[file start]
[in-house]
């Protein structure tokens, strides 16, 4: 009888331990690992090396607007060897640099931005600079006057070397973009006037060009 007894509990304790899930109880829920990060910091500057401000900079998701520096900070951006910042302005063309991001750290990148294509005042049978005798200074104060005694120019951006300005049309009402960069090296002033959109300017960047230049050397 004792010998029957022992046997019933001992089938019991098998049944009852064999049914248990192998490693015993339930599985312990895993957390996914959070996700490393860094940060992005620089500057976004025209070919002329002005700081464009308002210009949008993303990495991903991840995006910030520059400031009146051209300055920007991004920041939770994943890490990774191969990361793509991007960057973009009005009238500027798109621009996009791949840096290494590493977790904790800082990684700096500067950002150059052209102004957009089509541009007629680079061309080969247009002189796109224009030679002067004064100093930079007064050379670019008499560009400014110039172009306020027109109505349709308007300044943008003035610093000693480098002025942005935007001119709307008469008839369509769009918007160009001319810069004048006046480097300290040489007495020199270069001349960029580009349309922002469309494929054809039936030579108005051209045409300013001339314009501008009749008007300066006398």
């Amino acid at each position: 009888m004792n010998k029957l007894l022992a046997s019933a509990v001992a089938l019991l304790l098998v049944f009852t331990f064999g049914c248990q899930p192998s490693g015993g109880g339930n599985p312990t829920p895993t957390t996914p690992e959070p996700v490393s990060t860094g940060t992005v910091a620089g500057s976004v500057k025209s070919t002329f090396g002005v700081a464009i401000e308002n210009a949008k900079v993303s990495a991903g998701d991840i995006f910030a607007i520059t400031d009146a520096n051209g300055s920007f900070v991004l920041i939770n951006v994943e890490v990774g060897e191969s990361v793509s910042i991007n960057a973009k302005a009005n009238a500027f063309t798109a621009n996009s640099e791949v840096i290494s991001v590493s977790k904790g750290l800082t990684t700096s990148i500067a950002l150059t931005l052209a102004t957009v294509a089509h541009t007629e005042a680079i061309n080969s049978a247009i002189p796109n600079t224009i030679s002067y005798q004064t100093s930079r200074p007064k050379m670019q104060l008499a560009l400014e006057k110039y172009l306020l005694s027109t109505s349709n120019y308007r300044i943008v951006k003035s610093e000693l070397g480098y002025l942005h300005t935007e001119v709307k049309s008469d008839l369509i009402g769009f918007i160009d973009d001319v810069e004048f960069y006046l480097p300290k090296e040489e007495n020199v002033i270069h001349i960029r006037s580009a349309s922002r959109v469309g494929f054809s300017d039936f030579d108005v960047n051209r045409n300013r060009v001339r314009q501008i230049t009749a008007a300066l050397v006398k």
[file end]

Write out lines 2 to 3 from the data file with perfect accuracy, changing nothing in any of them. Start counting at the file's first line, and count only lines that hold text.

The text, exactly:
């Protein structure tokens, strides 16, 4: 009888331990690992090396607007060897640099931005600079006057070397973009006037060009 007894509990304790899930109880829920990060910091500057401000900079998701520096900070951006910042302005063309991001750290990148294509005042049978005798200074104060005694120019951006300005049309009402960069090296002033959109300017960047230049050397 004792010998029957022992046997019933001992089938019991098998049944009852064999049914248990192998490693015993339930599985312990895993957390996914959070996700490393860094940060992005620089500057976004025209070919002329002005700081464009308002210009949008993303990495991903991840995006910030520059400031009146051209300055920007991004920041939770994943890490990774191969990361793509991007960057973009009005009238500027798109621009996009791949840096290494590493977790904790800082990684700096500067950002150059052209102004957009089509541009007629680079061309080969247009002189796109224009030679002067004064100093930079007064050379670019008499560009400014110039172009306020027109109505349709308007300044943008003035610093000693480098002025942005935007001119709307008469008839369509769009918007160009001319810069004048006046480097300290040489007495020199270069001349960029580009349309922002469309494929054809039936030579108005051209045409300013001339314009501008009749008007300066006398």
């Amino acid at each position: 009888m004792n010998k029957l007894l022992a046997s019933a509990v001992a089938l019991l304790l098998v049944f009852t331990f064999g049914c248990q899930p192998s490693g015993g109880g339930n599985p312990t829920p895993t957390t996914p690992e959070p996700v490393s990060t860094g940060t992005v910091a620089g500057s976004v500057k025209s070919t002329f090396g002005v700081a464009i401000e308002n210009a949008k900079v993303s990495a991903g998701d991840i995006f910030a607007i520059t400031d009146a520096n051209g300055s920007f900070v991004l920041i939770n951006v994943e890490v990774g060897e191969s990361v793509s910042i991007n960057a973009k302005a009005n009238a500027f063309t798109a621009n996009s640099e791949v840096i290494s991001v590493s977790k904790g750290l800082t990684t700096s990148i500067a950002l150059t931005l052209a102004t957009v294509a089509h541009t007629e005042a680079i061309n080969s049978a247009i002189p796109n600079t224009i030679s002067y005798q004064t100093s930079r200074p007064k050379m670019q104060l008499a560009l400014e006057k110039y172009l306020l005694s027109t109505s349709n120019y308007r300044i943008v951006k003035s610093e000693l070397g480098y002025l942005h300005t935007e001119v709307k049309s008469d008839l369509i009402g769009f918007i160009d973009d001319v810069e004048f960069y006046l480097p300290k090296e040489e007495n020199v002033i270069h001349i960029r006037s580009a349309s922002r959109v469309g494929f054809s300017d039936f030579d108005v960047n051209r045409n300013r060009v001339r314009q501008i230049t009749a008007a300066l050397v006398k």